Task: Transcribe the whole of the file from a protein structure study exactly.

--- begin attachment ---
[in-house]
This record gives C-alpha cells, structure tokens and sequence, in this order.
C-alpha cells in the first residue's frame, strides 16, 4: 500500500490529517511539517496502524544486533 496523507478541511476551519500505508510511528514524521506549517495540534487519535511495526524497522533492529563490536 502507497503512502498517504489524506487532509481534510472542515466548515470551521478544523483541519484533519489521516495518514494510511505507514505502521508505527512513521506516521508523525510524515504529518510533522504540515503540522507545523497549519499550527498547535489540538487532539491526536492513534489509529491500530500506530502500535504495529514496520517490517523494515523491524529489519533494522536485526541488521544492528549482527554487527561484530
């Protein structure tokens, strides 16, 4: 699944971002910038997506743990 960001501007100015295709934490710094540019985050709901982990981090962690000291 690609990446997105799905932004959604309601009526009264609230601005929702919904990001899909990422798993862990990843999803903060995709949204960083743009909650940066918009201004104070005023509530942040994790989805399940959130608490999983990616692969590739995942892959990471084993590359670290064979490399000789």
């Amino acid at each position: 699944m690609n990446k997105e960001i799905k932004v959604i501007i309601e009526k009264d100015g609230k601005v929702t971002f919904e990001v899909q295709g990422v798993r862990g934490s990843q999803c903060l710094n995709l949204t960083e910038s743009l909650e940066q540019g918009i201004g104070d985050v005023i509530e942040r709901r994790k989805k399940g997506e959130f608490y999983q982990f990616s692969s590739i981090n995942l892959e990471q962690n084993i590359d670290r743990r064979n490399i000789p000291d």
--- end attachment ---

[in-house]
This record gives C-alpha cells, structure tokens and sequence, in this order.
C-alpha cells in the first residue's frame, strides 16, 4: 500500500490529517511539517496502524544486533 496523507478541511476551519500505508510511528514524521506549517495540534487519535511495526524497522533492529563490536 502507497503512502498517504489524506487532509481534510472542515466548515470551521478544523483541519484533519489521516495518514494510511505507514505502521508505527512513521506516521508523525510524515504529518510533522504540515503540522507545523497549519499550527498547535489540538487532539491526536492513534489509529491500530500506530502500535504495529514496520517490517523494515523491524529489519533494522536485526541488521544492528549482527554487527561484530
């Protein structure tokens, strides 16, 4: 699944971002910038997506743990 960001501007100015295709934490710094540019985050709901982990981090962690000291 690609990446997105799905932004959604309601009526009264609230601005929702919904990001899909990422798993862990990843999803903060995709949204960083743009909650940066918009201004104070005023509530942040994790989805399940959130608490999983990616692969590739995942892959990471084993590359670290064979490399000789």
């Amino acid at each position: 699944m690609n990446k997105e960001i799905k932004v959604i501007i309601e009526k009264d100015g609230k601005v929702t971002f919904e990001v899909q295709g990422v798993r862990g934490s990843q999803c903060l710094n995709l949204t960083e910038s743009l909650e940066q540019g918009i201004g104070d985050v005023i509530e942040r709901r994790k989805k399940g997506e959130f608490y999983q982990f990616s692969s590739i981090n995942l892959e990471q962690n084993i590359d670290r743990r064979n490399i000789p000291d």